California began life in 1976 as New West, a lifestyle and general interest magazine aimed at the glamorous young people who were moving to California, Nevada, Utah, and Arizona in droves at the time. The magazine was sold to Rupert Murdoch in 1977 and moved through several more hands and corporations until 1980, when it was retooled to be more Los Angeles-flavored and renamed California. Circulation peaked around 1987, but after more management changes and constant format changes, the magazine declined sharply before shutting down for good in 1991.
In lieu of my usual cover summary, I’m going to use this quote from last week’s comments, courtesy of beinggreen:
“It’s neat that if you’re a woman maybe someday you can be a prize for a computer man. Maybe he’ll even let you organize his highlighters for him, if you happen to be exceptionally bright, like the one on the left.”
The model’s excellent calves are really highlighted by what looks like a taxidermy iguana. Unfortunately, the decorative dead loafer-iguana fad was long on its way out by 1982.
This month we have a big feature on Steve Wozniak, who was apparently not sexy enough to be on the cover so we have to settle for an EPICALLY 80s editorial photo of him in the best sunglasses ever. Aram Saroyan’s piece on how much he hated his father can be read in full via his book Last Rites, which is a whole book about how much he hated his father (Saroyan died in 1981).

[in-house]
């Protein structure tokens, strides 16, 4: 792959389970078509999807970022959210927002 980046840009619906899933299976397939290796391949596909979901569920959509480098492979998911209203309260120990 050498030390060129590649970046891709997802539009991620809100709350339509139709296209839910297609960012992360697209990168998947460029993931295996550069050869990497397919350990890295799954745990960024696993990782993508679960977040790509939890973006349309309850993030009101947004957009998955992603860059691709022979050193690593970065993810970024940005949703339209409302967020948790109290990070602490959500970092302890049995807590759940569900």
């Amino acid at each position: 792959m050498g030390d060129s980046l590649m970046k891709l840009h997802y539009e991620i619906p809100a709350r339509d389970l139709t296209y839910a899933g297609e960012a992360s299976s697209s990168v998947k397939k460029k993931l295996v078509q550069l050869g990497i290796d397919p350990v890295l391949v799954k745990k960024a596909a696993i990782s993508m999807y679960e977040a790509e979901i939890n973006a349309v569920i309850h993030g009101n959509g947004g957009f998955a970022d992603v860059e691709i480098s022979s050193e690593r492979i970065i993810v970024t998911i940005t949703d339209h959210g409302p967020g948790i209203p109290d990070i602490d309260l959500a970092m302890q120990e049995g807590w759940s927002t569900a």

I remember Emporium department stores. If you can picture in your mind the most neglected and depressingly drab and outdated department store in your local mall today, just picture it when it was shiny and new and full of fake plants, that was what an Emporium looked like. They were much like Nordstrom today, which is to say “Peddling the exact same stuff that you can get at Macy’s, but with the prestige of never going on sale”. That said, this outfit is cute and I would probably wear it.
These ads lose a lot from not being in color. It’s always interesting to see where companies skimp on not paying more for full color, and in retrospect how that hurts the effectiveness of the ad. This dress is bright red, and the ensemble above is suede brown, red, and gold. And yes, my little steampunk enthusiast heart cries out for this dress.
May’s issue had an interview with Gore Vidal by Armistead Maupin, which I bet was amazing.
A. Pauline Browne of Palm Springs is a horrible person and a wonderful example of rape culture. She really covers all bases of rapist apologizing, victim shaming, gender stereotyping, and effortlessly blaming everyone except the actual rapists. Is it any wonder that only very recently has the conversation started to turn around?
There’s also a nice letter from Dianne Feinstein, who, lest we forget, watched Harvey Milk die in front of her, on the challenges of gun control.
I am happy to say that all of these people have had pretty good careers beyond the 80s.